The 16-year-old suspect in the death of Baltimore County Officer First Class Amy Caprio was ordered to be held without bail by a local judge. The judge, ordering Dawnta Anthony Harris of Baltimore be held without bail called the teen “a one-man crime wave.”
The body camera Officer Caprio was wearing during the incident shows Harris accelerating a stolen Jeep he was driving as he approached the officer in a cul-de-sac. Officer Caprio was responding to the report of a suspicious vehicle in the cul-de-sac when the incident occurred.
The suspect held in the death of the officer was waiting in the Jeep as three others were burglarizing a home in the Perry Hall community, which is just northeast of Baltimore. According to officials from Baltimore County, three other teens have also been taken into custody in relation to the case.
As Officer Caprio attempted to get Harris to exit the vehicle he sped up and ran over her. The police have not confirmed Officer Caprio’s cause of death but witnesses claimed they heard a popping sound prior to the officer being run over by the Jeep. A brother of a witness, who is a local volunteer firefighter, ran out of his home and began giving Officer Caprio CPR.
Other residents of the neighborhood said they heard Officer Caprio scream, “Get out of the car,” three times before hearing a pop. Another neighbor also ran from her home and helped in attempts to resuscitate Officer Caprio, who would have celebrated her four-year anniversary on the force this coming July.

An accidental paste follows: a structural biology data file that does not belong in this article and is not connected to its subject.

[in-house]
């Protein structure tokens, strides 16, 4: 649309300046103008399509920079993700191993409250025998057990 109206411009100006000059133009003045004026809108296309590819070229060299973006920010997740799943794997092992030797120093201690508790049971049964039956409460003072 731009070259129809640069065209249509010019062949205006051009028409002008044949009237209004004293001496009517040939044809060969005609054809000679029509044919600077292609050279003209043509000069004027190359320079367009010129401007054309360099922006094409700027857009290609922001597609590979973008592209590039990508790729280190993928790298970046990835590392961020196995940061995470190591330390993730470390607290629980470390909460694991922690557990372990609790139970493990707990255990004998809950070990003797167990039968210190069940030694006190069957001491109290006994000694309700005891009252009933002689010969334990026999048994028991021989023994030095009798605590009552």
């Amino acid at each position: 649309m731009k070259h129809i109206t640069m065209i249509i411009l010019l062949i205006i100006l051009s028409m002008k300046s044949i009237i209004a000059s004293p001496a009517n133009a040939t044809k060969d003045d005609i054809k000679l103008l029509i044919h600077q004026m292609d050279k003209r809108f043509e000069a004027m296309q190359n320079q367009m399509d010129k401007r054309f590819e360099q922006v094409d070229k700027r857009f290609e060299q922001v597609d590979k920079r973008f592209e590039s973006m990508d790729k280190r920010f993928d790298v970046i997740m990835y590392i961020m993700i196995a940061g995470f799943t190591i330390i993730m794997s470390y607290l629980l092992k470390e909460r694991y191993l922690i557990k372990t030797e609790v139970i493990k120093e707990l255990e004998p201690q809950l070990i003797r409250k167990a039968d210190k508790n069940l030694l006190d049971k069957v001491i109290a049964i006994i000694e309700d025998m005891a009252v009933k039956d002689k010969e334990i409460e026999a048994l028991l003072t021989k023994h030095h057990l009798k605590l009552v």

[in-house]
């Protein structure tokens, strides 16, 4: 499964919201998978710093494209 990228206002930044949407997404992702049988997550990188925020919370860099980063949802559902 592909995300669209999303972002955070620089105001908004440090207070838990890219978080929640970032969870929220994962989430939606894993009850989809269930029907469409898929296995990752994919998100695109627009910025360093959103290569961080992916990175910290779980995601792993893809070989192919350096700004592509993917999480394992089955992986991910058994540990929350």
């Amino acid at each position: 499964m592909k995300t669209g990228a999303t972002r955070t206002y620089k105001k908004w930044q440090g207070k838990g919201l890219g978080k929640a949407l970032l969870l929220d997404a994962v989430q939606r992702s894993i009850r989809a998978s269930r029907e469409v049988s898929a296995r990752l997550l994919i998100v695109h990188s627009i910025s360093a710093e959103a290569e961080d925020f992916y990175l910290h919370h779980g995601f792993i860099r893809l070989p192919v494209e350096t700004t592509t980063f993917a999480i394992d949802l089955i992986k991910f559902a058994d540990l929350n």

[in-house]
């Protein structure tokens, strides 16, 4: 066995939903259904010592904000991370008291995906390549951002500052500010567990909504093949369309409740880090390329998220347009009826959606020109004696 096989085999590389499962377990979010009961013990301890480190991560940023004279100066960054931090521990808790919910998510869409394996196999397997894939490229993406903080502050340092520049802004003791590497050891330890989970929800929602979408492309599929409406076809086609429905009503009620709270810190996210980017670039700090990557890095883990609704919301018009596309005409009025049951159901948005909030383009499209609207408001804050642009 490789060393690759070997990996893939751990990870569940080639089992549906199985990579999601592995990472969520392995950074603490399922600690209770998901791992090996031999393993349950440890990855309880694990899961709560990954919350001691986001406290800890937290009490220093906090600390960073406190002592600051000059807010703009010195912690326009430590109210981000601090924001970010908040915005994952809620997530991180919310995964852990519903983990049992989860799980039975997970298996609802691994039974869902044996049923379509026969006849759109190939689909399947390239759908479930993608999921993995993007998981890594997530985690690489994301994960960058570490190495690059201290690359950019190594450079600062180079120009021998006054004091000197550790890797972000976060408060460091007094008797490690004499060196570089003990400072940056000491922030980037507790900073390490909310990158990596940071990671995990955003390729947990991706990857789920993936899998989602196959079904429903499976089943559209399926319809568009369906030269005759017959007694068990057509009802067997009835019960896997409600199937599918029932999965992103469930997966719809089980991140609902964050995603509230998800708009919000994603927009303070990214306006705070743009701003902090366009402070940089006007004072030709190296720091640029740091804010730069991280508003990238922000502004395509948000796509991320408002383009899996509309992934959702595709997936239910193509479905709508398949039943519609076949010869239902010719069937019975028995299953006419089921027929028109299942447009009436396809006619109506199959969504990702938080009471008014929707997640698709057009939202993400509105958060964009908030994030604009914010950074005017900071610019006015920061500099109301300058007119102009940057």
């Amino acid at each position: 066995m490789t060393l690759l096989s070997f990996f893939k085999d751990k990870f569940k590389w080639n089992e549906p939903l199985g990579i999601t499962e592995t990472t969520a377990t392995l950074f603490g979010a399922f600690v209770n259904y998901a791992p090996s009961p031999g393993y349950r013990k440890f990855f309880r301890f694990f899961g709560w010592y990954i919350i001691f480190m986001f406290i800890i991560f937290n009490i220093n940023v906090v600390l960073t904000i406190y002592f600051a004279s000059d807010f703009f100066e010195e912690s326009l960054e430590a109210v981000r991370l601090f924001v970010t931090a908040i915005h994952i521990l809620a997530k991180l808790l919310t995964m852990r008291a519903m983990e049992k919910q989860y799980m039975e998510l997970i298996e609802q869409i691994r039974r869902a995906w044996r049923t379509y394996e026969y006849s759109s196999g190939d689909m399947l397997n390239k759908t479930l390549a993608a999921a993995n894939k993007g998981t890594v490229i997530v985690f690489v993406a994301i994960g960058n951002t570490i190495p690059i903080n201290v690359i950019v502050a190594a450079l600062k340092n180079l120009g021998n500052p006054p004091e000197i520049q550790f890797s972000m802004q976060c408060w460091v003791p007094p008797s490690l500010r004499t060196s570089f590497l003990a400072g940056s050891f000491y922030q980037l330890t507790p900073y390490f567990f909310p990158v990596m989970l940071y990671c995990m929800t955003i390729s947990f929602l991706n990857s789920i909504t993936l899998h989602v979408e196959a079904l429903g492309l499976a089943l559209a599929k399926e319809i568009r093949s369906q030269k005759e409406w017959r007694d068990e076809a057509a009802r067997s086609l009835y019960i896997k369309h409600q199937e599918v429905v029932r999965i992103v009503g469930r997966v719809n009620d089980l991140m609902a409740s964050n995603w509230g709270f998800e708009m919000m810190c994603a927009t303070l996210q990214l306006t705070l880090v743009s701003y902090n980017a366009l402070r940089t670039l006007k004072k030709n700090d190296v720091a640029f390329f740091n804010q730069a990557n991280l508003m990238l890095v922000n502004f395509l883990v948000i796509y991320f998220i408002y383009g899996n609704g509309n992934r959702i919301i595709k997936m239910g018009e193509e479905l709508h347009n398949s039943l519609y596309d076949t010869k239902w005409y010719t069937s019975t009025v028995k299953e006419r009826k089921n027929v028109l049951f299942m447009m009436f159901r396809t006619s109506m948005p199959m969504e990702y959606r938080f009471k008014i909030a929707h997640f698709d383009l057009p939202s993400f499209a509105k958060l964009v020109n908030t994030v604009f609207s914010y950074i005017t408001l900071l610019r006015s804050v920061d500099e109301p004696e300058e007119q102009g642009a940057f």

The death of Officer Caprio was ruled a homicide by the medical examiner assigned to the case. The medical examiner said that Officer Caprio died from trauma to the torso and to the head. They also noted that there were no gunshot injuries on Officer Caprio’s body.
Harris has been charged as an adult with first-degree homicide. The identities of the three other teens arrested in connection with the incident have not been released and it is not yet clear how the three teens will be charged.
“Crimes involving juveniles are intricate and can become even more complex when the juvenile is charged as an adult,” Kush Arora, a Montgomery County criminal defense attorney, said.